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Foods That Cause Seizures in Dogs

Updated: Jun 29

epileptic dog being given foods that cause seizures in dogs

In the management of canine epilepsy, understanding the impact of food on seizures is crucial. Certain foods, can potentially trigger or worsen seizures in dogs.

The Link Between Food and Seizures in Dogs

The food we feed our dogs can have a profound impact on their overall health, including their susceptibility to seizures. While canine epilepsy is a complex condition influenced by various factors, including genetics, environmental triggers, and neurological abnormalities, certain foods can trigger or exacerbate seizures. While the exact mechanisms are not fully understood, there are a few ways in which certain foods can potentially contribute to seizures in dogs with epilepsy:

  • Allergic Reactions: Some dogs may have food allergies or sensitivities that can trigger an immune response. Allergic reactions can lead to inflammation in the body, including the brain, which may increase the likelihood of seizures. Identifying and eliminating allergenic foods from the dog's diet may help reduce the frequency or severity of seizures in these cases.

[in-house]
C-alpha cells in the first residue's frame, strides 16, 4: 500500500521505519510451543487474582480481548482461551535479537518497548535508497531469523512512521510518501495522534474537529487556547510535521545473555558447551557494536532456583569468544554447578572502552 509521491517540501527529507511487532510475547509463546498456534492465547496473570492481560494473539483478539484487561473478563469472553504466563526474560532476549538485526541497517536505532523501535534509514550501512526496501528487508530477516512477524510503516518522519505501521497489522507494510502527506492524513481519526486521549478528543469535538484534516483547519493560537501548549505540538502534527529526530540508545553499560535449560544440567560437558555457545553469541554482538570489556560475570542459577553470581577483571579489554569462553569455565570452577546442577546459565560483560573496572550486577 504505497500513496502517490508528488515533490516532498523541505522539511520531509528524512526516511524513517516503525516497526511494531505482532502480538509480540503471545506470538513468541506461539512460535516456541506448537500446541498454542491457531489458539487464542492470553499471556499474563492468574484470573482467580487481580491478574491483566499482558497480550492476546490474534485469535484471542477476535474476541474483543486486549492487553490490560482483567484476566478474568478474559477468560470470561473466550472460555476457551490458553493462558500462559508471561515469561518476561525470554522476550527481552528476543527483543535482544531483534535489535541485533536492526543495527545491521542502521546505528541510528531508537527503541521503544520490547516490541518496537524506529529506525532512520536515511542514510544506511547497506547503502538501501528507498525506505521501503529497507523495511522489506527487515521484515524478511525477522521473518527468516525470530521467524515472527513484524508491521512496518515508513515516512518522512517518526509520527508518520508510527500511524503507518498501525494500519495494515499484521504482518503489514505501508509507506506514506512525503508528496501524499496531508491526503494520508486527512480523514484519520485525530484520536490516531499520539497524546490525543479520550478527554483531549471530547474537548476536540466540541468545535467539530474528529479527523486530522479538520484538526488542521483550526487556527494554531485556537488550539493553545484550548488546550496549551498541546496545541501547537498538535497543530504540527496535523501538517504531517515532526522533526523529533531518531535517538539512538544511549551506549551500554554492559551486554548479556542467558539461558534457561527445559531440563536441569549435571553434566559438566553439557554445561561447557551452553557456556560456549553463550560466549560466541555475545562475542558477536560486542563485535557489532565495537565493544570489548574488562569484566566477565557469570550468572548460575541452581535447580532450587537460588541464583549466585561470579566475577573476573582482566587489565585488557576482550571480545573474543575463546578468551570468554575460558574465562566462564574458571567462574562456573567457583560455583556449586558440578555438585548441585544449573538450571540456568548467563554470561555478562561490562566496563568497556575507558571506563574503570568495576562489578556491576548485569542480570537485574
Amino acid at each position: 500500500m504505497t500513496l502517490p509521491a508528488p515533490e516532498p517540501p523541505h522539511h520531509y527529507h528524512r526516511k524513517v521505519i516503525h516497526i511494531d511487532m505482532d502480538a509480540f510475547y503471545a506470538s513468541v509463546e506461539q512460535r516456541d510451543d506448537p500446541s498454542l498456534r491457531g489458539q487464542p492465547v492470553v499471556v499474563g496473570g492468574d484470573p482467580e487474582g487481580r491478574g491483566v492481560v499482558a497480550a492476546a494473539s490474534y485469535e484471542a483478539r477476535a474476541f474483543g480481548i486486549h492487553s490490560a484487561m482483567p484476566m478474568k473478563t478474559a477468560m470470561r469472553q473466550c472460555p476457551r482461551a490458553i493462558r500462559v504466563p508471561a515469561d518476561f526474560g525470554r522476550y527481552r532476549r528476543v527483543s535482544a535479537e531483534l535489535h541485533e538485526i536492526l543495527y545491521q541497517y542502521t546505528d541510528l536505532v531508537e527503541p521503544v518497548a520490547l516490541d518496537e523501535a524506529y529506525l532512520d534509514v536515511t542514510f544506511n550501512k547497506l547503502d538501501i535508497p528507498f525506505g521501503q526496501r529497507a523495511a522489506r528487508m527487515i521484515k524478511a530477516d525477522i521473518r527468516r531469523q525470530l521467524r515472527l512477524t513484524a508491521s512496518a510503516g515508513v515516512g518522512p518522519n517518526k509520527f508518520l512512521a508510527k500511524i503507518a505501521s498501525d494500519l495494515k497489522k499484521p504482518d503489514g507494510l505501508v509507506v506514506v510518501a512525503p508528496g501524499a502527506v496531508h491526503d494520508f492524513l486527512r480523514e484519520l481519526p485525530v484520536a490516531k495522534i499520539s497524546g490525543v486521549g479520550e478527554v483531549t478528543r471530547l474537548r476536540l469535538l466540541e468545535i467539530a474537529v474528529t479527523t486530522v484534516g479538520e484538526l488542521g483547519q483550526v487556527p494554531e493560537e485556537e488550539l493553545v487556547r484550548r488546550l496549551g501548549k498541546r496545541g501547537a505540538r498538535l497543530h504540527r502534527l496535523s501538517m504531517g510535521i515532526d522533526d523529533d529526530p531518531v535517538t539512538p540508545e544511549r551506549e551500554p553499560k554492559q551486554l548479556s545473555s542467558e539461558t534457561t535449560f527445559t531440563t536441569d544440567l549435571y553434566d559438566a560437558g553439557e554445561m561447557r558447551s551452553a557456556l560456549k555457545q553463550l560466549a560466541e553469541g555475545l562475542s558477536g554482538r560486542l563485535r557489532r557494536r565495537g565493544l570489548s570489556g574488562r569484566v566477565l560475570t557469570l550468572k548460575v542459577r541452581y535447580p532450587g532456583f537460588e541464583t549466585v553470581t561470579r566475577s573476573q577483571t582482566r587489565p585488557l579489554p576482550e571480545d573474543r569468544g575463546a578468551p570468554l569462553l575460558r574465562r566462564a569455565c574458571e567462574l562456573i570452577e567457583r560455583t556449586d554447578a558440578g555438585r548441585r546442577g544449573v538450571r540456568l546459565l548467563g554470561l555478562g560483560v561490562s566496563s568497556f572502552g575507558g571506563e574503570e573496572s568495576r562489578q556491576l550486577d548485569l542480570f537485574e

• Metabolic Imbalances: Certain foods or dietary imbalances can affect the metabolism and biochemical processes in a dog's body. For example, deficiencies in certain nutrients or electrolyte imbalances can disrupt normal cellular functioning, including in the brain, potentially increasing the risk of seizures. Proper nutrition and a balanced diet are important to ensure the dog's overall health and minimize the likelihood of metabolic triggers for seizures.


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Managing Canine Epilepsy extends beyond medication and vet visits; diet plays a pivotal role in controlling seizures. It's essential for pet owners to be aware of foods that cause seizures in dogs and make informed choices to support their dog's health.

Problematic Diets and Ingredients for Dogs with Seizures

  • Artificial Additives: Synthetic preservatives, colourings, and flavourings in some pet foods may increase seizure activity. Opting for products with natural preservatives can be a safer choice.

  • Gluten and Wheat: Gluten and wheat may trigger seizures in sensitive dogs. A study in the Journal of Animal Physiology and Animal Nutrition highlighted the potential benefits of a gluten-free diet for reducing seizure frequency in susceptible dogs.

  • Chemical Sweeteners: Xylitol, a common sweetener in human food and some pet treats, can induce hypoglycemia and seizures. Always check ingredient lists to avoid xylitol.

  • Stimulants: Caffeine and theobromine, found in chocolate, are well-known to be toxic to dogs, potentially causing seizures among other health issues.

Beneficial Foods for Dogs with Epilepsy

For pet owners managing Canine Epilepsy, understanding the diet's impact is crucial. While certain foods may trigger seizures, incorporating supportive foods into your dog's diet can play a significant role in managing the condition.